Killer whale from CNN 'Blackfish' documentary dies

SeaWorld Killer Whale in 'Blackfish' Documentary Dies

Tilikum, the Orca that killed a SeaWorld trainer in 2010 and was featured in the documentary "Blackfish," which cast a harsh light on killer whales in captivity, died early Friday.

The whale, estimated to be about 36 years old, was suffering from serious health issues, including a persistent bacterial lung infection, but a cause of death would not be known until a necropsy is complete.

"Tilikum had, and will continue to have, a special place in the hearts of the SeaWorld family, as well as the millions of people all over the world that he inspired," SeaWorld CEO Joel Manby said in a statement. "My heart goes out to our team who cared for him like family."

Tilikum was SeaWorld's most prolific male orca, siring 14 calves while he was at SeaWorld Orlando. He arrived at the park about 25 years ago and was noticeable for his size at more than 22 feet and 11,800 pounds.

The creature was born off the coast of Iceland and after his capture was brought to the aquarium Sealand of the Pacific in Canada.

While at Sealand in 1992, Tilikum and two female orcas were responsible for the death of a part-time trainer who slipped and fell into their pool and was submerged by them.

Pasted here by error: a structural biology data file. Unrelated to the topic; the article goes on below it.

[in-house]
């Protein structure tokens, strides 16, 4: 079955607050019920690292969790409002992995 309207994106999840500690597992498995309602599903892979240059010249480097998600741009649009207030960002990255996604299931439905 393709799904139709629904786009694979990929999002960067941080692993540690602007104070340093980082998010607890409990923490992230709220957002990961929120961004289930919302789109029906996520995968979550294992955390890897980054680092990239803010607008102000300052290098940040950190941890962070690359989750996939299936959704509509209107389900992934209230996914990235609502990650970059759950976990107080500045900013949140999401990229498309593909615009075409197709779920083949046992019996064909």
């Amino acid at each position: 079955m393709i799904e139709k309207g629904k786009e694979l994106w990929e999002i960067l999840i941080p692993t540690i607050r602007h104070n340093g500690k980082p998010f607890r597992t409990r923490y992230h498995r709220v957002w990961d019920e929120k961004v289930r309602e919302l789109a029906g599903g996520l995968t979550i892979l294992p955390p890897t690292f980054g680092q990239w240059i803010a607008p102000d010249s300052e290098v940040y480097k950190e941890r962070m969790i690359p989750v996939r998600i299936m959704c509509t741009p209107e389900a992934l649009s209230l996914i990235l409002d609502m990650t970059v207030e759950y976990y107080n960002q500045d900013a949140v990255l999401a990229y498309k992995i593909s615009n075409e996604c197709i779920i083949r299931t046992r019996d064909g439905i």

Tilikum was moved to SeaWorld Orlando a short time later, and Sealand later closed.

In 1999, a naked man who had eluded security and sneaked into SeaWorld at night was found dead the next morning draped over Tilikum in a breeding tank in the back of Shamu Stadium.

But it was the 2010 death of SeaWorld trainer Dawn Brancheau by Tilikum after a "Dine with Shamu" show that left the biggest impact on the future of orcas at SeaWorld parks. Brancheau was killed in front of a lie audience while interacting with Tilikum at SeaWorld Orlando.

SeaWorld Entertainment officials announced in March 2016 that the tourist attraction would end its orca breeding program and theatrical shows involving killer whales. The decision came six years after Brancheau's death and three years after the release of the documentary, "Blackfish," which chronicled Tilikum's life and Brancheau's death.

© Killer whale Tilikum appears during its performance in its show at SeaWorld on March 30, 2011, in Or... Image: Killer whale "Tilikum" appears during its performance in its show at Sea World

Tilikum, SeaWorld whale that killed trainer, dead, company says